new ParentActor(_.actorOf(childProps))

The test version ignores the factory and returns whatever test probe actor you want:

new ParentActor((_: ActorRefFactory) => probeActor)

I actually took this a step further and included the Props as an input to this function, and gave the function type a name:

type Injector = (ActorRefFactory, Props) => ActorRef

This gives me the flexibility to make my test factory understand which child is being created, so we can reliably know which test probe is used as which child. It also looks better with the name. An actor constructor/declaration now takes this form:

class ParentActor(inj:Injector) extends Actor {
  // ...
}

Now, in the production example I borrowed above, he is instantiating the actor directly. Again, I believe this is certainly not the way you want to go. Instead, we should create a Props:

Props(classOf[ParentActor], ProductionInjector)

I suspect this still isn’t good. I’m not confident that this Props instance is serializable. In order to work around this, I thought it would be better if I used Props in production and called the constructor directly in test code, since there the principle behind it all isn’t important. What I eventually decided to try was having my Injector take the ProductionInjector as the default constructor argument shown here with the good-practice props() function in the companion object:

object ParentActor {
  val props = Props()
}
class ParentActor(inj:Injector = ProductionInjector) extends Actor {
  // ...
}

// Test code...
val actor = TestActorRef(new ParentActor(TestInjector))

The testing went great, and I am confident that my Props is indeed serializable. However, there’s a catch. This code doesn’t work in production! You’ll get an exception like this:

java.lang.IllegalArgumentException: no matching constructor found on
class com.joescii.ParentActor for arguments []

I think the problem is that Scala does not create two constructors for ParentActor in the byte code. Hence, no such constructor is available at runtime when akka tries to instantiate the actor via reflection. I suppose the default arguments are inserted during compile time at the site of invocation of the constructor. Firstly, this made me realize I need to test instantiating my actors via any props() factories I create, as I still want to construct the actors directly in the testing environment. Secondly, I realize this means I need to explicitly define two constructors. It’s not pretty, but at least it works.

Perhaps it doesn’t matter anyway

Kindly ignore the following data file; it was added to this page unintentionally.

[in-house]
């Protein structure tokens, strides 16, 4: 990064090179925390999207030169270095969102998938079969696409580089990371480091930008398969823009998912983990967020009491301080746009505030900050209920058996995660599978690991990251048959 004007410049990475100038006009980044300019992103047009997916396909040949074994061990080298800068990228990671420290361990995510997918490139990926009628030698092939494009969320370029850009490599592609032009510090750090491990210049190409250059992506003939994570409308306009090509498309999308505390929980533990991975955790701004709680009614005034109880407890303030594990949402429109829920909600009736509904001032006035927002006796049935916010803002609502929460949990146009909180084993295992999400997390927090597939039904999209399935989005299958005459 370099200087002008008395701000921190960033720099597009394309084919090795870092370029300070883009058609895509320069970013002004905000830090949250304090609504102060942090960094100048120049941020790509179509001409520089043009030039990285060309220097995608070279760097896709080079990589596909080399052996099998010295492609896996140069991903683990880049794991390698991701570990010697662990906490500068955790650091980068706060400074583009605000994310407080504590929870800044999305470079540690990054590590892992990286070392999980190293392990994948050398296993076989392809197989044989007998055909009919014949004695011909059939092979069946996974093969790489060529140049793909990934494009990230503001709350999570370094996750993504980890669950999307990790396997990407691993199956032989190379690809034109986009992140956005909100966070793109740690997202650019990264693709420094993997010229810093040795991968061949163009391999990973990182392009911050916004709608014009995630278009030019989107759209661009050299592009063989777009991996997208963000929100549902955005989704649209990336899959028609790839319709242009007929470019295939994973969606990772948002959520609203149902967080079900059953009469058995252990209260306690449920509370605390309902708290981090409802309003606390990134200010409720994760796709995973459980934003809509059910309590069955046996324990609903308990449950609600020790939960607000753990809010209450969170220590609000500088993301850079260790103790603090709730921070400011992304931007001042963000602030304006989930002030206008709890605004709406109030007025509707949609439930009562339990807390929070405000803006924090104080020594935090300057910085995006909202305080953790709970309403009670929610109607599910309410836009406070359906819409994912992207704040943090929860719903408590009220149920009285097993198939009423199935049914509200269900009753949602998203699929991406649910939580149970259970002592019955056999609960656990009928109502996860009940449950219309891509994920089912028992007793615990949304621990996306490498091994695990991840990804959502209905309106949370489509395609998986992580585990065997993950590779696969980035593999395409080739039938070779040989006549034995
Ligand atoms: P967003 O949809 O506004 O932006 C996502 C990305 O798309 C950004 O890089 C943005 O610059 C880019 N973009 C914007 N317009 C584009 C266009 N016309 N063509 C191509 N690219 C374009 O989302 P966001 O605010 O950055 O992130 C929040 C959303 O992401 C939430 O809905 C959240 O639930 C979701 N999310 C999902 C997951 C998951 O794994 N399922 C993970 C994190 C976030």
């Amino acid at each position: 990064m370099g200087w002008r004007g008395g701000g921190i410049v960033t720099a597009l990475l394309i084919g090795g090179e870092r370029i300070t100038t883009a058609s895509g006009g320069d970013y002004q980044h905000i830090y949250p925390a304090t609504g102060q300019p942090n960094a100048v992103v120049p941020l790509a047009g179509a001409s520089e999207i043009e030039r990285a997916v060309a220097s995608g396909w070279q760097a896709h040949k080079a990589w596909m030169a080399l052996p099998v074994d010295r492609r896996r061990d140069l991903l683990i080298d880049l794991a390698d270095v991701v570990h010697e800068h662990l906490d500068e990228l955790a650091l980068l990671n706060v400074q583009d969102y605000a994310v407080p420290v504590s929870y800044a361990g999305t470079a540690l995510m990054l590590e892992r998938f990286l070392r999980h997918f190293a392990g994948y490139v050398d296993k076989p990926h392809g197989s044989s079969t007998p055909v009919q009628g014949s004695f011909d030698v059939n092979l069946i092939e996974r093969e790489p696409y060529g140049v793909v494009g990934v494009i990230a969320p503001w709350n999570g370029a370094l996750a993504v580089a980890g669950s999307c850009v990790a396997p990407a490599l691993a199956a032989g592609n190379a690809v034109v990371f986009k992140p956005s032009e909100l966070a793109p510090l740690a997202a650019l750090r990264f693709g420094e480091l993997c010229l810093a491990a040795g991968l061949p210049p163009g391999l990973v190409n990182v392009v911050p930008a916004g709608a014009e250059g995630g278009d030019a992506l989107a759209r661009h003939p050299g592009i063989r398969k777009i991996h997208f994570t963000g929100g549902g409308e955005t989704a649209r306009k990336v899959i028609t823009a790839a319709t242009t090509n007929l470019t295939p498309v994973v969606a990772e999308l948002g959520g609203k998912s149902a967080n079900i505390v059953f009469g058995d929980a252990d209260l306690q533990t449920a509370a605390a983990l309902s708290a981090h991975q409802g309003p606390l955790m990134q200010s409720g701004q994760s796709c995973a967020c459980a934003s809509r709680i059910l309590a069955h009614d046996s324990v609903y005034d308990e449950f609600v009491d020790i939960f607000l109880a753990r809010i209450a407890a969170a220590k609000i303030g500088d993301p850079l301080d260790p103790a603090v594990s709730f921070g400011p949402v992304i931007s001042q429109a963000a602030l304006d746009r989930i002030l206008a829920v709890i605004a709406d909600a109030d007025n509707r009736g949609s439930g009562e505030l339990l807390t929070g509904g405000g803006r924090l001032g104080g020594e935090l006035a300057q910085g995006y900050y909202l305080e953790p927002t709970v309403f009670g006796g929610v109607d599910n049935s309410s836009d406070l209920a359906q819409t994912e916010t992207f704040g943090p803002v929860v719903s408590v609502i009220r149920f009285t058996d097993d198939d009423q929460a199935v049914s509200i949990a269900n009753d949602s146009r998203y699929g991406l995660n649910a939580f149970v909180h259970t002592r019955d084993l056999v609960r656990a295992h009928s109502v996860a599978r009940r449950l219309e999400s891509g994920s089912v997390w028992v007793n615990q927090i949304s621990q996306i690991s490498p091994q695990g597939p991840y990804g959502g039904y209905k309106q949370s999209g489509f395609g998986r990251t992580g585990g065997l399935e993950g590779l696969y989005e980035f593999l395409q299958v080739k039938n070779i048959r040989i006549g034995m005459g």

If you were look at my project right now, I’m not using child actors at all! Once I started working through the details, I figured out it just didn’t make sense for my use cases. Take for instance, my SOAP workers. I have one actor which is instantiated per user session, which facilitates the conversation between the client Angular/AJAX code and the worker actors who actually call the SOAP client code. I realized that I didn’t need a SOAP-handling actor per user. I could instead keep the authentication info associated with that user in his session’s actor, and pass it as part of the message to the workers. This way I am able to instead utilize an application-wide pool of workers, which is a far more efficient usage of resources.

In my case, it turns out that Kuhn is right in that one should reconsider the actor system design if you find yourself in need of actor injection (see Testing Actors and FSMs in Akka beginning at roughly 22:00. Thanks to this post by Tim Gilbert for pointing me to it). I came full circle and went back to the first suggestion which I initially shrugged off.


Olde Comments
  1. […] In order to abstract plumbing provided by two different bean types from both the service implementer and service caller, I created two Java interfaces for each end to interact with. First, the service would implement the ServiceImplementer interface which had a method with signature Serializable perform(Serializable param). This is equivalent to extending Actor in akka and implementing the receive method. It was up to the service to define the parameter object it could accept and the response object(s) (both of which we always called the model) . These are analogous to the messages in akka. The difference is that akka has the substantial benefit of case classes and default immutability afforded by Scala. Furthermore an akka actor is NOT required to respond with a message. The second interface was the ServiceProvider which the service caller would interact with to register for partial updates, responses, call synchronously, etc. This was the counterpart to akka’s ActorRef. The implementation of ServiceProvider navigates the catacombs of J2EE land on behalf of the caller to set up the service for the conversation. My library and akka shared this approach of utilizing the same interface for all actor implementations. I chose this design because I saw the method name as just a part of the serializable model/message getting passed to the service. Thanks to these abstractions in both my services library and akka, testing is a cinch. Every service can be easily mocked out for unit testing without the need for a dependency injection framework. While I had one good way of doing that for my services, there are several options for akka which I plan to expound upon in a future post. […]

  2. There is one possibility which you overlooked, which is using the cake pattern to inject not an Actor but an ActorRef. The slice of the cake which does it would declare a self type of Actor in order to access the `context` to create the child, while in testing it would just return a TestProbe.ref. If you go with injecting the Props (as I show in the lecture), then you can achieve the same by injecting a little forwarder actor which sends everything it receives to a given TestProbe.

    My point is that the possibilities are quite numerous, and there should be a solution for every half-way sane design ;-)

  3. FYI, some of the characters (> and <) are not encoded properly. At least for me.

    Thanks for the great work anyway. :-)

Tagged with: scala (41), akka (4), unit-testing (3), dependency-injection (2), test-driven-development (2)